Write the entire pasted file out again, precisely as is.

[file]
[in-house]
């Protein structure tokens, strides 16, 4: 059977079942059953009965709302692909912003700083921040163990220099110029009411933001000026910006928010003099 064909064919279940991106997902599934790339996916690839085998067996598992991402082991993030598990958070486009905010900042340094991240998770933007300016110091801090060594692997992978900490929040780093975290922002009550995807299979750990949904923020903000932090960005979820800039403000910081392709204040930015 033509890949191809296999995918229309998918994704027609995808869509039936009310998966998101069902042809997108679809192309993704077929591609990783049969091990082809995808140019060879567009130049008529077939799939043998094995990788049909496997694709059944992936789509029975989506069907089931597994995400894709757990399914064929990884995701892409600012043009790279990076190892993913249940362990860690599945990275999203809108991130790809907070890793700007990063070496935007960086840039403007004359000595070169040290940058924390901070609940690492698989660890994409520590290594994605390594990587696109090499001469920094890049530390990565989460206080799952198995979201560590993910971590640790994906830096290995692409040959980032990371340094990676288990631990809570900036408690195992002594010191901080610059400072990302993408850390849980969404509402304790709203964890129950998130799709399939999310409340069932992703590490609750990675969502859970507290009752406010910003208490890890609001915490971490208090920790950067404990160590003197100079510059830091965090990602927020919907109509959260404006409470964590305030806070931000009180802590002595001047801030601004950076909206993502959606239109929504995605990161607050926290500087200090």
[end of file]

[in-house]
């Protein structure tokens, strides 16, 4: 059977079942059953009965709302692909912003700083921040163990220099110029009411933001000026910006928010003099 064909064919279940991106997902599934790339996916690839085998067996598992991402082991993030598990958070486009905010900042340094991240998770933007300016110091801090060594692997992978900490929040780093975290922002009550995807299979750990949904923020903000932090960005979820800039403000910081392709204040930015 033509890949191809296999995918229309998918994704027609995808869509039936009310998966998101069902042809997108679809192309993704077929591609990783049969091990082809995808140019060879567009130049008529077939799939043998094995990788049909496997694709059944992936789509029975989506069907089931597994995400894709757990399914064929990884995701892409600012043009790279990076190892993913249940362990860690599945990275999203809108991130790809907070890793700007990063070496935007960086840039403007004359000595070169040290940058924390901070609940690492698989660890994409520590290594994605390594990587696109090499001469920094890049530390990565989460206080799952198995979201560590993910971590640790994906830096290995692409040959980032990371340094990676288990631990809570900036408690195992002594010191901080610059400072990302993408850390849980969404509402304790709203964890129950998130799709399939999310409340069932992703590490609750990675969502859970507290009752406010910003208490890890609001915490971490208090920790950067404990160590003197100079510059830091965090990602927020919907109509959260404006409470964590305030806070931000009180802590002595001047801030601004950076909206993502959606239109929504995605990161607050926290500087200090």